First of all, this is not about Windows XP.
That said, Windows XP is the 2nd most popular operating system in the world after Windows 7. So far, Windows 8 hasn't made much of a dent in those numbers. Literally millions of computers are still running XP, and personal experience and common sense tells me that lots of those are still in the enterprise, running captive client-server line-of-business applications of great and continuing value to those enterprises.
This is a problem for Microsoft on many fronts. First and foremost, the much-delayed and long announced end of support for XP finally arrives next week on April 8. Sure, people have been upgrading to get off this looming train wreck (if you don't think unsupported/unpatched XP will pose a security risk starting on April 9 I have a bridge I would like to sell you). But not enough--setting aside little old ladies and home PCs why hasn't the enterprise cast those desktops into recycling and replaced them with something more modern and reliable?
The answer, of course, aside from sloth and greed, is that they have critical apps that won't run on Windows 7 or 8. They won't run because they were written in VB6 (or something even older) and they rely on 16-bit components, or 3rd party components from companies that don't exist anymore.
So they're stuck: they can't run the apps on a modern OS and they're reluctant to launch a rewrite to replace them. Rewrites, we all know, are expensive, frequently fail, and are almost always late.
Today at Build 2014---Microsoft's once-a-year conference for hard-core developers--Technical Fellow John Shewchuk and Corporate VP Steve Guggenheimer demoed our latest offering: WebMAP2 in front of the reported 5000 attendees while streaming it to possibly thousands more who would have attended if the conference hadn't sold out within a couple of days.
WebMAP2 doesn't solve the XP problem directly per se; actually our Visual Basic Upgrade Companion has solved this problem for years now. VBUC, you'll recall, analyzes VB projects and then converts--migrates--them to .NET and C# (or VB.NET). The reason that's not a perfect answer for right-thinking CIOs to solve the XP migration problem is that today--as opposed to just a couple of years ago--.NET may not be enough anymore.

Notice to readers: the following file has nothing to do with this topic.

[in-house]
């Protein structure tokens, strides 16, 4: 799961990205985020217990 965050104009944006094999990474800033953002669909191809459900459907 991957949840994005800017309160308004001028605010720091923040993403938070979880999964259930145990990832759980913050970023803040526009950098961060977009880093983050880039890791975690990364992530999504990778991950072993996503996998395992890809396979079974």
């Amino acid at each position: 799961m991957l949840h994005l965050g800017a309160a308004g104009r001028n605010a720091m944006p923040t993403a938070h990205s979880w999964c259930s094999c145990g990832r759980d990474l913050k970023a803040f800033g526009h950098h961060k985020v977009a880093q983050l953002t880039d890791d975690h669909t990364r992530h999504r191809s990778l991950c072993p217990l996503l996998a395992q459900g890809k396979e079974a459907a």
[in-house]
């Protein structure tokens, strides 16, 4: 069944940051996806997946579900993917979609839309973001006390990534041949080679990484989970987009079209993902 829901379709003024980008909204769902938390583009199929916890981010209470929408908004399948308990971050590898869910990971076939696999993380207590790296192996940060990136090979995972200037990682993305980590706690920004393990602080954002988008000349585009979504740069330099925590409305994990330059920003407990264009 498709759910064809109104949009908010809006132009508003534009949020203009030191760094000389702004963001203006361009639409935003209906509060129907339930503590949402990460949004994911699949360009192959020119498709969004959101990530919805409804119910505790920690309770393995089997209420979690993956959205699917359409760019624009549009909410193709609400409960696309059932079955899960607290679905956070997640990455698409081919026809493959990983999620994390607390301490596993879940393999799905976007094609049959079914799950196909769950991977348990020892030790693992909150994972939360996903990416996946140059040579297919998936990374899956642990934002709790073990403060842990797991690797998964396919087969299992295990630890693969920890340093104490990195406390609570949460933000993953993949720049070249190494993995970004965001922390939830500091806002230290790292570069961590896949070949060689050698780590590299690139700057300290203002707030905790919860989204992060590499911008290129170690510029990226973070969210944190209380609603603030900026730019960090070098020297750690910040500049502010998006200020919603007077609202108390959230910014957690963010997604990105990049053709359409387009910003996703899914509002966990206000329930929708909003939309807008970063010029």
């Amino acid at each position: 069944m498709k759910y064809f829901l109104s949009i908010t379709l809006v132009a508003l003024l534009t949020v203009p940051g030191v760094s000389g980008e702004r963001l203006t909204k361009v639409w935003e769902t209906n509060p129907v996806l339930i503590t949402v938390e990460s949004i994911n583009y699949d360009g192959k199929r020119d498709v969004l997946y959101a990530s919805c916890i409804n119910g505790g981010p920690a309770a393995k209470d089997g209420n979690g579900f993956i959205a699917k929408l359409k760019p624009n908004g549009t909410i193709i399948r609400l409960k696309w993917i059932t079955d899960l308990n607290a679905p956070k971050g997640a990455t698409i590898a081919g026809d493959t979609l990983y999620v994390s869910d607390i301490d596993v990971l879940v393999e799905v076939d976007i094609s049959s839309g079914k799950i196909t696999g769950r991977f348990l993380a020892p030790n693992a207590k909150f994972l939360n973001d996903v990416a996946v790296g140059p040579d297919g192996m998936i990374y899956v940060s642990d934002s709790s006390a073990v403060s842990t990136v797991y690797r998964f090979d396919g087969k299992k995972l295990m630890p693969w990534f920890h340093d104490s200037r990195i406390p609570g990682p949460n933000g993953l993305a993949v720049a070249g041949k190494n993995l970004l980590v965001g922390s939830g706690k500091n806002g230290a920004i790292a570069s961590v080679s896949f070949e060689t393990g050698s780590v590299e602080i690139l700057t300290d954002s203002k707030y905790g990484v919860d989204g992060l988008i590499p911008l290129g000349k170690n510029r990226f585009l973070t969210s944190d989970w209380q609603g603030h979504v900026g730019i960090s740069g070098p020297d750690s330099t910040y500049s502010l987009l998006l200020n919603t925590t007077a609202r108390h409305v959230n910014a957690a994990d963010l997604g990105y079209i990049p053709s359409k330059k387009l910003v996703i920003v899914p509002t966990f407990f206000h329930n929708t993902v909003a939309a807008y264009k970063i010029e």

Over the last couple of years we've all seen a sea change in the world of computing devices as smartphones and tablets have eaten away at sales of laptop and desktop PCs; a world where email, apps, messages, and more are available anytime, anywhere, from a device that we carry in our pocket and is always on, always connected.
Our customers have wanted us to respond to that need and after a lot of developer sweat and blood we're happy to announce our newest solution, WebMAP2.
We think WebMAP2 is a breakthrough product because it solves two tough problems:
- Re-architects your app into MVVM (Model View View-Model) pattern with synchronization via AJAX and JSON.
As anyone who's done it can tell you, creating a robust modern web application is non-trivial. There's a bunch of stuff you have to handle like persistence, synchronizaton, authentication, performance, and so on. We really believe the approach that WebMAP2 takes provides an outstanding result that works well on the client side as well as the back end (server).
A few miscellaneous points about what we do:
- We create a synchronization protocol using JSON and AJAX that optimizes for efficiency (sending just the data that's changed) while still being robust (we figure out when we need to refresh the entire view model).
- We create a services layer on the UI as a part of the MVVM re-architecture that can be used as a jumping off place to create a true SOA representation.
- We abstract the database connections so it's trivial to host the database in a cloud infrastructure. In fact, we architect things so it's trivial to put the entire server side up in a private or public cloud.